“Contact, mendicants, is one end. The origin of contact is the second end. The cessation of contact is the middle. And craving is the seamstress, for craving weaves one to rebirth in this or that state of existence. That’s how a mendicant directly knows what should be directly known and completely understands what should be completely understood. Knowing and understanding thus they make an end of suffering in this very life.”
It seems like your logic is provisionally stuck in the middle. So free yourself from suffering in this very life instead :smile: .
Mr. Seek
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Re: The Questions of Metteyya

Post by Mr. Seek »

I understand it as Kaccana explains it in the Madhupiṇḍika Sutta (MN 18). Know contact, know its origin, don't get stuck on either, don't get stuck on their cessation. Thus you don't cling or crave--there is no further becoming, no further non-becoming, only liberation in the here-and-now.

Pure, uncut dhamma of the highest caliber.
Snp 5.11—"Having nothing, free of clinging: That is the island, there is no other."
Spiny Norman
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Re: The Questions of Metteyya

Post by Spiny Norman »

mikenz66 wrote: Wed Nov 11, 2020 9:03 am Note that the "original" question is in SNP5.2 https://suttacentral.net/snp5.2 which is then referred to in AN6.61 https://suttacentral.net/an6.61/ where six bhikkhus give their own interpretations (one quoted in the OP...), then go to ask the Buddha...

See also:
https://www.dhammawheel.com/viewtopic.php?t=5949
And Nibbana Sermon 33: https://seeingthroughthenet.net/books/
Let us now try to understand these six explanations. One can make use of these six as meditation topics. The verse has a pragmatic value and so also the explanations given. What is the business of this seamstress or weaver?
:heart:
Mike
I think it's important to consider all 6 examples in AN 6.61, ie contact, feeling, time, consciousness and senses.
And to consider carefully the meaning of the phrase "The sage.. is not stuck in the middle".

I take this to mean the sage is not stuck in the middle of these processes, or more simply, not stuck in them. So the sage is not stuck in contact, feeling, time, consciousness and senses. No longer attached to them. And here "having seen both ends" would mean having seen the whole process, seeing how it all works.

So without the seamstress of craving, the sage is no longer stuck in the middle of these processes, and is therefore liberated from them.

Somewhat like the distinction between clinging and non-clinging aggregates in SN 22.48. When clinging ceases, one is no longer "stuck" to the aggregates.
https://suttacentral.net/sn22.48/en/bodhi
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DooDoot
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Re: The Questions of Metteyya

Post by DooDoot »

mikenz66 wrote: Wed Nov 11, 2020 9:03 am Note that the "original" question is in SNP5.2 https://suttacentral.net/snp5.2 which is then referred to in AN6.61 https://suttacentral.net/an6.61/ where six bhikkhus give their own interpretations (one quoted in the OP...), then go to ask the Buddha...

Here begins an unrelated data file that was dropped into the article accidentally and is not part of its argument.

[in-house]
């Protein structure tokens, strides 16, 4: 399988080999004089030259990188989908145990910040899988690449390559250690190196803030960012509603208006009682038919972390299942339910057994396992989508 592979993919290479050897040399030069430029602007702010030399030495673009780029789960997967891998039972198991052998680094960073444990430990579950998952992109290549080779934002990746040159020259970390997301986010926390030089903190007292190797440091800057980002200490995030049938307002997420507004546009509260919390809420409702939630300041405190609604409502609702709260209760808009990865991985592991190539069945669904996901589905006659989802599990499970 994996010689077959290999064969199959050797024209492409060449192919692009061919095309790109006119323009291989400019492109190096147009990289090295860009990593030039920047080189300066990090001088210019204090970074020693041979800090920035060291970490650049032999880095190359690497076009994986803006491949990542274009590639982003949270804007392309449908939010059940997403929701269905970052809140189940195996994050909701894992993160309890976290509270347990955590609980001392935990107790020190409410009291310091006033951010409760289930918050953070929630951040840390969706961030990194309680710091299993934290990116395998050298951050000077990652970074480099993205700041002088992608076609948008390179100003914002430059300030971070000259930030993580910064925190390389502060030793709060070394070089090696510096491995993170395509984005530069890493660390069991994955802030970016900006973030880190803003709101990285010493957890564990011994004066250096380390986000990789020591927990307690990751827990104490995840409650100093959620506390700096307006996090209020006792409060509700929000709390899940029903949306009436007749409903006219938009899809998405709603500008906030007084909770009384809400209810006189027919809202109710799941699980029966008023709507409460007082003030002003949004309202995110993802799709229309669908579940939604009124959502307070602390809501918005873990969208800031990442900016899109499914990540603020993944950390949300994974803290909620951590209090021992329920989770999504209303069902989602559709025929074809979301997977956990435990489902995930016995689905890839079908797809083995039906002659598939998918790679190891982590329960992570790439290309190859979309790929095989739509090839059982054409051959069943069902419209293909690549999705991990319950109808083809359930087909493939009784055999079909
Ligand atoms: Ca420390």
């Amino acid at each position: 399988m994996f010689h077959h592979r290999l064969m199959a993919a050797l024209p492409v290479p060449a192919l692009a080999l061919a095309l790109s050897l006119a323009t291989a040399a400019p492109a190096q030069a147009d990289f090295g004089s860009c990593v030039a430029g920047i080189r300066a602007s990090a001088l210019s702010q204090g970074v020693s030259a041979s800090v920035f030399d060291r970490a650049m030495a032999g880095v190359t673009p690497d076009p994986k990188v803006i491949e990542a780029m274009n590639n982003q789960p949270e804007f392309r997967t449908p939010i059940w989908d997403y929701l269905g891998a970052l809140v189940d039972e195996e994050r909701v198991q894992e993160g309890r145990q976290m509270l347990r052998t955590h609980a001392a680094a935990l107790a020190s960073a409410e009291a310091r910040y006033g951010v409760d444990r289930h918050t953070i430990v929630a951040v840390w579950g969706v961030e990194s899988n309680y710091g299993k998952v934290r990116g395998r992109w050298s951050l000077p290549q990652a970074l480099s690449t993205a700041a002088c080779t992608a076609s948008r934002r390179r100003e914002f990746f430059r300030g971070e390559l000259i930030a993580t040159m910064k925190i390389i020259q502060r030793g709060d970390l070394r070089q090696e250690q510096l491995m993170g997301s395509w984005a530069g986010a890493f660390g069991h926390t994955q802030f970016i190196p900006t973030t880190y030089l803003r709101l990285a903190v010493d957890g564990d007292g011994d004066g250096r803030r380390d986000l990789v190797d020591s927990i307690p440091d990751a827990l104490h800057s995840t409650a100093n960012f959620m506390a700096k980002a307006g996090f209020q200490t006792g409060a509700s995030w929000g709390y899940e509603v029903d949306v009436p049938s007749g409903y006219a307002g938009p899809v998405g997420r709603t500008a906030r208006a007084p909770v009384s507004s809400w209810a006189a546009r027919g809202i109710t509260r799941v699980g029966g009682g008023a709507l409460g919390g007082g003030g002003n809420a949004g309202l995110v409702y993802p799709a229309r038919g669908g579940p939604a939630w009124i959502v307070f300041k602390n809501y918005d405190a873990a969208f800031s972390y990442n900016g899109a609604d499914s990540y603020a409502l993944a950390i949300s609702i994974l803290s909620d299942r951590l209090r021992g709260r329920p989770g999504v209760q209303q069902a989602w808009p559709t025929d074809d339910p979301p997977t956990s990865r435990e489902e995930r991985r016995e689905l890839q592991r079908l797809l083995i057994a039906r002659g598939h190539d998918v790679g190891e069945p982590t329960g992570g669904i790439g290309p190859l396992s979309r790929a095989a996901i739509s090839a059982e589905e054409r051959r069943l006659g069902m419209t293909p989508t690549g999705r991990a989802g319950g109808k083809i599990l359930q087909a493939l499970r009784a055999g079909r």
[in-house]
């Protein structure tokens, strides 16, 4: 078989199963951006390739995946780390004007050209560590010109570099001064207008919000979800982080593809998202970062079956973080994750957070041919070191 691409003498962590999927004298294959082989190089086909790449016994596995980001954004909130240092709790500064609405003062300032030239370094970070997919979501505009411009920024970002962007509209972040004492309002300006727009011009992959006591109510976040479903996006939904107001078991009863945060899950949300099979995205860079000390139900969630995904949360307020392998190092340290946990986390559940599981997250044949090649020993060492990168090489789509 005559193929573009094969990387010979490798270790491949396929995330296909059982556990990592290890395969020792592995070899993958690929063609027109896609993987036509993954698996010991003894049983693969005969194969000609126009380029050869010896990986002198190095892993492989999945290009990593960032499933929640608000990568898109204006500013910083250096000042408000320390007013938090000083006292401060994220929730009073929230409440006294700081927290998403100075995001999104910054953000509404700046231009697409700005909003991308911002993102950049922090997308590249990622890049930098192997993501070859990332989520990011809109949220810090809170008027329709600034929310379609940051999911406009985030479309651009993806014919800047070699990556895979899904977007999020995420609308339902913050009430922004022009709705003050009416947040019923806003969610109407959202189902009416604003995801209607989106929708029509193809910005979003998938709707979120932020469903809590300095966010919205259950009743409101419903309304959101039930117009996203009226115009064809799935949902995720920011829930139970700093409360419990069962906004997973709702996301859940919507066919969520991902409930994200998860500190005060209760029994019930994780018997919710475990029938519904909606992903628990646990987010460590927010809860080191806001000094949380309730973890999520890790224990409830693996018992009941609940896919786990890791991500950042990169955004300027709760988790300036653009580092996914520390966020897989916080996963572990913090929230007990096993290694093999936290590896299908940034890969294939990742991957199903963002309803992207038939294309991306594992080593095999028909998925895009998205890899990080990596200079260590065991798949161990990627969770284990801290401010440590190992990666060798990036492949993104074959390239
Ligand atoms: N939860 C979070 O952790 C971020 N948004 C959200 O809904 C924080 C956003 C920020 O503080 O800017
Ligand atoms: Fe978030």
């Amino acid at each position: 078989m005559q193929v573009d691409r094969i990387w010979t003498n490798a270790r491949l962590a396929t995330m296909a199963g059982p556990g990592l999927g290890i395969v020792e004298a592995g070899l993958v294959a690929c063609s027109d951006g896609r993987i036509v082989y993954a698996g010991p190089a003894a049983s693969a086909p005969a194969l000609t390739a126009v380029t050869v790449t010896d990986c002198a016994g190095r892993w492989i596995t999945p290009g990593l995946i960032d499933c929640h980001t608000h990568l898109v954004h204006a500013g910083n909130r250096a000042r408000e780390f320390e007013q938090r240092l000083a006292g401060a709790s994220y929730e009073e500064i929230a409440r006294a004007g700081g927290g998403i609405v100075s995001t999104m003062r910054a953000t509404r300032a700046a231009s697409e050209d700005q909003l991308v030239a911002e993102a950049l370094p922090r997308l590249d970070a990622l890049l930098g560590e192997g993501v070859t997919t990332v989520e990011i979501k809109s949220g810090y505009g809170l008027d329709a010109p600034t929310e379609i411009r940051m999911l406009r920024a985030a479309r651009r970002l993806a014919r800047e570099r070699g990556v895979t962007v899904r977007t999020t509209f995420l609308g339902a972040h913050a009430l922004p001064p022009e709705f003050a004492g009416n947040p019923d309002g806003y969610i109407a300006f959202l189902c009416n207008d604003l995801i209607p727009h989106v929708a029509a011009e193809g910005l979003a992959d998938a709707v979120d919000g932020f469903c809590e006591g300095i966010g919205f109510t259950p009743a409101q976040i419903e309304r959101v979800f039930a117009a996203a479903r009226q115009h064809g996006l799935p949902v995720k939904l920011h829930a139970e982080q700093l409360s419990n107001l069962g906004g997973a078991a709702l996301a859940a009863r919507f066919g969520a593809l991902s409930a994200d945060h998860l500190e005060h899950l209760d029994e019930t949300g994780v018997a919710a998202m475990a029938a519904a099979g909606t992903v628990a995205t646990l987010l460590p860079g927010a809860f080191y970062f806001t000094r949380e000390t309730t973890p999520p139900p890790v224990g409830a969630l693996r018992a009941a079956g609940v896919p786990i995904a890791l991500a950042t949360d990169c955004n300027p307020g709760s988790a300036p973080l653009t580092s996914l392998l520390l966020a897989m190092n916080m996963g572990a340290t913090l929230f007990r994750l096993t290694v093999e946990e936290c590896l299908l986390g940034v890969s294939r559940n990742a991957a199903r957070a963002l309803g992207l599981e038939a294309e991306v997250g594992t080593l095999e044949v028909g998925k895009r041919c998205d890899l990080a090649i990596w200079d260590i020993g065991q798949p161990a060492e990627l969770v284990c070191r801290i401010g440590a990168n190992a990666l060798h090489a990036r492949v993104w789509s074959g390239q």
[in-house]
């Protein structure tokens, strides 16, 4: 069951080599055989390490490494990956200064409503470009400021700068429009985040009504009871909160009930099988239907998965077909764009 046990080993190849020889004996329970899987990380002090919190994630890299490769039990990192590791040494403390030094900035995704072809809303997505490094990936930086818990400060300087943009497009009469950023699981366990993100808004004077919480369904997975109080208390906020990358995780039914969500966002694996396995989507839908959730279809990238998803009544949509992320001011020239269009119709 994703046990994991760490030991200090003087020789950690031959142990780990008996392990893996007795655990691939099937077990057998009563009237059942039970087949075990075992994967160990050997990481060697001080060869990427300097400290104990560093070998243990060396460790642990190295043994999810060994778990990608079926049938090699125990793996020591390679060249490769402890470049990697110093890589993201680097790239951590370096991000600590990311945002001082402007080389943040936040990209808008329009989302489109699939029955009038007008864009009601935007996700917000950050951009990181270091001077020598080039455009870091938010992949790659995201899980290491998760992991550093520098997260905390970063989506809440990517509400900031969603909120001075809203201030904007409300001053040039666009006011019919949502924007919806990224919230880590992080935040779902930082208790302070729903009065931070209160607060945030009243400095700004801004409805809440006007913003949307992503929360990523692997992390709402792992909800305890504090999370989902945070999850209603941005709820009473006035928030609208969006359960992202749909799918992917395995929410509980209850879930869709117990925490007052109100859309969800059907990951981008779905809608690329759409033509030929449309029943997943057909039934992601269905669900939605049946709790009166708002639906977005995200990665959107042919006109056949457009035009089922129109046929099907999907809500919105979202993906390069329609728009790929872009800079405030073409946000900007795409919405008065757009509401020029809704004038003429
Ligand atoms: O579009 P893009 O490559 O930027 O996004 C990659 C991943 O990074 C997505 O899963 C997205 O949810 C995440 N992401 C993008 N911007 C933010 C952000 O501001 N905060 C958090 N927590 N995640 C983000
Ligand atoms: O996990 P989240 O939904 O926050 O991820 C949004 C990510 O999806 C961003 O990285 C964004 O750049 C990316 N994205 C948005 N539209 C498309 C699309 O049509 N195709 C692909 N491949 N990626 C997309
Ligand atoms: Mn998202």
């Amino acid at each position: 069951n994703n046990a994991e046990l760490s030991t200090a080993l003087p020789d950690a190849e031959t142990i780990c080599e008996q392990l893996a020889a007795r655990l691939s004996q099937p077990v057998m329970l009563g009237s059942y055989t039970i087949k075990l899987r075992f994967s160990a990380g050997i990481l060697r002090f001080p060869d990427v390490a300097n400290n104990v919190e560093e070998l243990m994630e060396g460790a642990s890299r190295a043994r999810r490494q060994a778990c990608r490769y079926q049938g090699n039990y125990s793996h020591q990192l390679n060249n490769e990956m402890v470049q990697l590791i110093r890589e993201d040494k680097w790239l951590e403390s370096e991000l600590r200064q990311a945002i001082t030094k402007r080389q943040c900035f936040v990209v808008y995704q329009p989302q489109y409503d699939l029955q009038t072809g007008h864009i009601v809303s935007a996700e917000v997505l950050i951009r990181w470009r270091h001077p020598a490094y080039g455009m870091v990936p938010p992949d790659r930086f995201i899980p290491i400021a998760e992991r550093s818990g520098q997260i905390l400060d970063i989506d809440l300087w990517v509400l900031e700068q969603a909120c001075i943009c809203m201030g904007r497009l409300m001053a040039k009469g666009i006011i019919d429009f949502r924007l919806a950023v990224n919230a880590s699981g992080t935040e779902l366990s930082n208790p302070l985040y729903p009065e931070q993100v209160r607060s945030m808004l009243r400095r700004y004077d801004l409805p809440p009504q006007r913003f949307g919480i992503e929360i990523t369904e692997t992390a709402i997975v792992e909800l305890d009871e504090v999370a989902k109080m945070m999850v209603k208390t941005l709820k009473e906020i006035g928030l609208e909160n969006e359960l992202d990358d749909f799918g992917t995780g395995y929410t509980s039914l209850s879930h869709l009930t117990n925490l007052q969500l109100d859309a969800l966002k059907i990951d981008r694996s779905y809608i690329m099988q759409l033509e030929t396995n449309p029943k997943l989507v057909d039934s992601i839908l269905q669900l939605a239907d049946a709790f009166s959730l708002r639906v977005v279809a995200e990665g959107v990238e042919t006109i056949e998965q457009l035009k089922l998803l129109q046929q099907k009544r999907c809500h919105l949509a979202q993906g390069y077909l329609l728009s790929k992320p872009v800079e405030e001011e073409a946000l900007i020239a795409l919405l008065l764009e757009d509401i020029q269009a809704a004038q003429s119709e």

See also:
https://www.dhammawheel.com/viewtopic.php?t=5949
And Nibbana Sermon 33: https://seeingthroughthenet.net/books/
Let us now try to understand these six explanations. One can make use of these six as meditation topics. The verse has a pragmatic value and so also the explanations given. What is the business of this seamstress or weaver?
Mike
I think it's important to consider all 6 examples of the middle in AN 6.61, ie cessation of contact, neutral feeling, the present, consciousness and the cessation of identity.

For example, the recent Ajahn Sumedho video gives the impression of being stuck in the middle in relation to consciousness.

Or SN 1.25 gives the impression of not being stuck on cessation of identity.

Or MN 140.29 gives the impression of not being stuck on both bright consciousness & cessation of identity.

I take this to mean the sage is not stuck in the middle, somewhat like the distinction of the Simile of The Raft in MN 22.

Its unlikely "without the seamstress of craving" means one is liberated from the middle because the middle is the middle path.

The above said, the Pali translated as "stuck" is limpati.
There is always an official executioner. If you try to take his place, It is like trying to be a master carpenter and cutting wood. If you try to cut wood like a master carpenter, you will only hurt your hand.

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Re: The Questions of Metteyya

Post by Bundokji »

I think the middle path taught by the Buddha that is dependent on the extremes is mundane right view (or mundane path). Why it is right view? because it acknowledges ignorance as its root, or lack of certainty. Why it is mundane? because it is dependent on self view and has not ended the origination process.

A fool who knows his foolishness is wise at least to that extent. A fool who think himself wise is a fool indeed.

A sage that is not stuck in the middle has attained supramundane knowledge of the dhamma. He does not need to reflect, and therefore his knowledge is without delay and certain (timeless). It is the attainment of supramundane right view and the ending of the origination process that is dependent on ignorance.
And the Blessed One addressed the bhikkhus, saying: "Behold now, bhikkhus, I exhort you: All compounded things are subject to vanish. Strive with earnestness!"

This was the last word of the Tathagata.
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Re: The Questions of Metteyya

Post by Spiny Norman »

Bundokji wrote: Fri Nov 13, 2020 3:50 am I think the middle path taught by the Buddha that is dependent on the extremes is mundane right view (or mundane path). Why it is right view? because it acknowledges ignorance as its root, or lack of certainty. Why it is mundane? because it is dependent on self view and has not ended the origination process.